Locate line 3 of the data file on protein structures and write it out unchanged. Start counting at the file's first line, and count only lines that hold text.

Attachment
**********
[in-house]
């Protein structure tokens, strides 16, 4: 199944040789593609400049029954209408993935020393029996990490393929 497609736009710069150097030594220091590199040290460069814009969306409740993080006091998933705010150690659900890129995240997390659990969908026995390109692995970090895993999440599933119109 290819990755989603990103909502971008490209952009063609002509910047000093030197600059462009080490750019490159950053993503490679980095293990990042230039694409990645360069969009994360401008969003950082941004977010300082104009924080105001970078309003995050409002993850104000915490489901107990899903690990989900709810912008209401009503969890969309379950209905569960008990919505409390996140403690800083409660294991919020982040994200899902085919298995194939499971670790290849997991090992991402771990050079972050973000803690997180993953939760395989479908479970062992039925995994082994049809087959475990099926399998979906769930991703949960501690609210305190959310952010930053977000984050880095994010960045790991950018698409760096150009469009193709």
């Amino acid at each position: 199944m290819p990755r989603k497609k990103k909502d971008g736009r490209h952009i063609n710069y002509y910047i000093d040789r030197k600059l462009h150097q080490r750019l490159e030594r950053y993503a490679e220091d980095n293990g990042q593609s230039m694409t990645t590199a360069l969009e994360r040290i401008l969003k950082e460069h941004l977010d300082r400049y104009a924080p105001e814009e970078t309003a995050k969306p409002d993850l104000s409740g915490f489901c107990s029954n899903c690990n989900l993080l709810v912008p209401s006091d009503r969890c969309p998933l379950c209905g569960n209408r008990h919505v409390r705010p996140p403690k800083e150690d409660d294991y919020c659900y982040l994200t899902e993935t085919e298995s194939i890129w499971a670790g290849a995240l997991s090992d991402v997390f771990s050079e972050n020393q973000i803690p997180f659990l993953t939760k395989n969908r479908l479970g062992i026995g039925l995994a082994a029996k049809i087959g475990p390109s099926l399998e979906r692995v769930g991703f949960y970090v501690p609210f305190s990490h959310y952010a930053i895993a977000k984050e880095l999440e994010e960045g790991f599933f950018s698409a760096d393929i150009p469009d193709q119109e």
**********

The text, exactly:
């Amino acid at each position: 199944m290819p990755r989603k497609k990103k909502d971008g736009r490209h952009i063609n710069y002509y910047i000093d040789r030197k600059l462009h150097q080490r750019l490159e030594r950053y993503a490679e220091d980095n293990g990042q593609s230039m694409t990645t590199a360069l969009e994360r040290i401008l969003k950082e460069h941004l977010d300082r400049y104009a924080p105001e814009e970078t309003a995050k969306p409002d993850l104000s409740g915490f489901c107990s029954n899903c690990n989900l993080l709810v912008p209401s006091d009503r969890c969309p998933l379950c209905g569960n209408r008990h919505v409390r705010p996140p403690k800083e150690d409660d294991y919020c659900y982040l994200t899902e993935t085919e298995s194939i890129w499971a670790g290849a995240l997991s090992d991402v997390f771990s050079e972050n020393q973000i803690p997180f659990l993953t939760k395989n969908r479908l479970g062992i026995g039925l995994a082994a029996k049809i087959g475990p390109s099926l399998e979906r692995v769930g991703f949960y970090v501690p609210f305190s990490h959310y952010a930053i895993a977000k984050e880095l999440e994010e960045g790991f599933f950018s698409a760096d393929i150009p469009d193709q119109e």